Our results suggest that increases in electricity prices correspond to a significant reduction in consumed electricity.  We also observe similar responses across all energy types in response to a surge in fossil fuel hikes, which are significant. Firms’ consumption of fossil fuels correlates positively with a price hike in electricity, but the degree of substitution between fossil fuels and electricity varies by fuel type. Cost absorption and pass-through also vary by energy type. While fossil fuel price hikes are associated with cost increases, electricity surges affect profit margins through a reduction in sales. The results for return on sales are consistent with the findings on sales costs and asset evolution, showing a consistent negative correlation with increases in energy prices. Chilean manufacturing firms' response to fossil price hikes does not translate into higher profitability (at least not in the short run), indicating that firms at least partly absorb such price hikes.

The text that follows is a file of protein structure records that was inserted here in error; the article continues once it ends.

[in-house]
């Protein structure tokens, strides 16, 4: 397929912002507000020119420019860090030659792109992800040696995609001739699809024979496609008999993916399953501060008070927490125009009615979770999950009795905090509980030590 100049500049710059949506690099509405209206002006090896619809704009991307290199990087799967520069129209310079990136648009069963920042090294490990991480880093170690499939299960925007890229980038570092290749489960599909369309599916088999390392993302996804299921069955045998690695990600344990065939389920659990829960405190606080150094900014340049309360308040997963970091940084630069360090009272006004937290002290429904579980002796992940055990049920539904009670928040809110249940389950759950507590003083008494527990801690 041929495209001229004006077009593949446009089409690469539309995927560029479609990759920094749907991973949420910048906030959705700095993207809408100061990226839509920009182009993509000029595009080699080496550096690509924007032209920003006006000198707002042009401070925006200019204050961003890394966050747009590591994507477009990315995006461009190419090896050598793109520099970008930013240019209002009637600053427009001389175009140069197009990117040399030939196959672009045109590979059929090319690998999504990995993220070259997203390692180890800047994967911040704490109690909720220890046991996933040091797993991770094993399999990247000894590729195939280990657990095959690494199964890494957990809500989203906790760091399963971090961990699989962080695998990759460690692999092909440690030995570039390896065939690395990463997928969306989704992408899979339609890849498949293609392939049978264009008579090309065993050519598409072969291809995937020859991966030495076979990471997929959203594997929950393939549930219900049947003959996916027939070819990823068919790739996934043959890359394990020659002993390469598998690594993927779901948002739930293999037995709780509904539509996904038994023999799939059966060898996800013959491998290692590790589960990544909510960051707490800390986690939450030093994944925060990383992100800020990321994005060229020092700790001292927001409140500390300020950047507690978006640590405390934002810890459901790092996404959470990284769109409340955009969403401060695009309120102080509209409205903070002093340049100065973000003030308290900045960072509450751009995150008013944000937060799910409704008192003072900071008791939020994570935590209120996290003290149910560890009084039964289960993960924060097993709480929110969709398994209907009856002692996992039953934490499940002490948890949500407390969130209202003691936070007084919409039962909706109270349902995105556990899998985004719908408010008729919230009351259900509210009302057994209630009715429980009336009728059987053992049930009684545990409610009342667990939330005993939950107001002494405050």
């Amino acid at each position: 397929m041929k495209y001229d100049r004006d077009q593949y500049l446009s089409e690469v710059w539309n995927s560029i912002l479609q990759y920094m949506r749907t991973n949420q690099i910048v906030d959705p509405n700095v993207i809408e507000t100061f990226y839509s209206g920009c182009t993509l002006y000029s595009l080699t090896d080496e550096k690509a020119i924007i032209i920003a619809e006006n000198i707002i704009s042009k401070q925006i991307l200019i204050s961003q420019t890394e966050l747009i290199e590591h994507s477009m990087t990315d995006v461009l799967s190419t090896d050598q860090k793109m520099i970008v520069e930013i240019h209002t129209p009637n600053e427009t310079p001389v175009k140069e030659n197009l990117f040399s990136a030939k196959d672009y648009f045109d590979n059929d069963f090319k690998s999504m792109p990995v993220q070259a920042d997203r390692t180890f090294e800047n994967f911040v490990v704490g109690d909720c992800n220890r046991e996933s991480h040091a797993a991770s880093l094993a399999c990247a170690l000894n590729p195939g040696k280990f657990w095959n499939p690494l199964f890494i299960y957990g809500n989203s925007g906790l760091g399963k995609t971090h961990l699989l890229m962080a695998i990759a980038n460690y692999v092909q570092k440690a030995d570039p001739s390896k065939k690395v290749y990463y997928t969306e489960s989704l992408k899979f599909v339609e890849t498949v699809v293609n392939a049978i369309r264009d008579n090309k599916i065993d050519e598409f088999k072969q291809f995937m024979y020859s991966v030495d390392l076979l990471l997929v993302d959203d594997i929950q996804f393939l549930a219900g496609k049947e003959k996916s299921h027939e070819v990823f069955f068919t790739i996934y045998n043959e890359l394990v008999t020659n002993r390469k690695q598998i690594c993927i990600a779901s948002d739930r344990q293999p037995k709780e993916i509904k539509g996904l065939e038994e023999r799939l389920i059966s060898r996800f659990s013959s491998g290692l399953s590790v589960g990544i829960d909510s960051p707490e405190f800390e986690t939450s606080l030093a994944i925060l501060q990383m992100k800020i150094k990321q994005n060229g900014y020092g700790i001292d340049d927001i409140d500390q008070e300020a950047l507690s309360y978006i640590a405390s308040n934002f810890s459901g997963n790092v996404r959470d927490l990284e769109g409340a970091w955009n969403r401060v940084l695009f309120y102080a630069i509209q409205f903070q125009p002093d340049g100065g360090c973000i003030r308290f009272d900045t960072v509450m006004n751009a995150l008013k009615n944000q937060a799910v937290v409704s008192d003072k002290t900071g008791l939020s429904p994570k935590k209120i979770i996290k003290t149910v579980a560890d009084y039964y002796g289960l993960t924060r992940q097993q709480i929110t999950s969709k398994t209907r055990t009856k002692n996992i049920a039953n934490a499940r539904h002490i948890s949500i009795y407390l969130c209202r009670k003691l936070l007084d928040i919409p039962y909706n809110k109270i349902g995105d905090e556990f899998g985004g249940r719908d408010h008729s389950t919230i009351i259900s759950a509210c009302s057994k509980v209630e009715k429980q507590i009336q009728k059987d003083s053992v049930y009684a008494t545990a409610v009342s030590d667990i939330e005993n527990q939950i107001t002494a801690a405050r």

Response to energy price hikes varies by firm attributes.

The response of Chilean firms to energy price increases not only depends on the type of energy input but also varies by firm attributes and sectors, emphasizing the importance of further analysis and targeted adjustment support.   

  • Firm size: Competitiveness and absorption indicators correlate more negatively with electricity price hikes for small firms, while fossil fuel price correlations do not vary as much by firm size. Small firms also adjust their energy consumption quantities more strongly to energy price increases.
  • Global exposure: Domestically owned firms react more strongly to electricity price variations than foreign-owned companies.
  • Sector attributes: Firm competitiveness in energy-intensive sectors has a larger negative correlation with electricity prices.

There could also be non-linearities in adjusting to higher energy prices.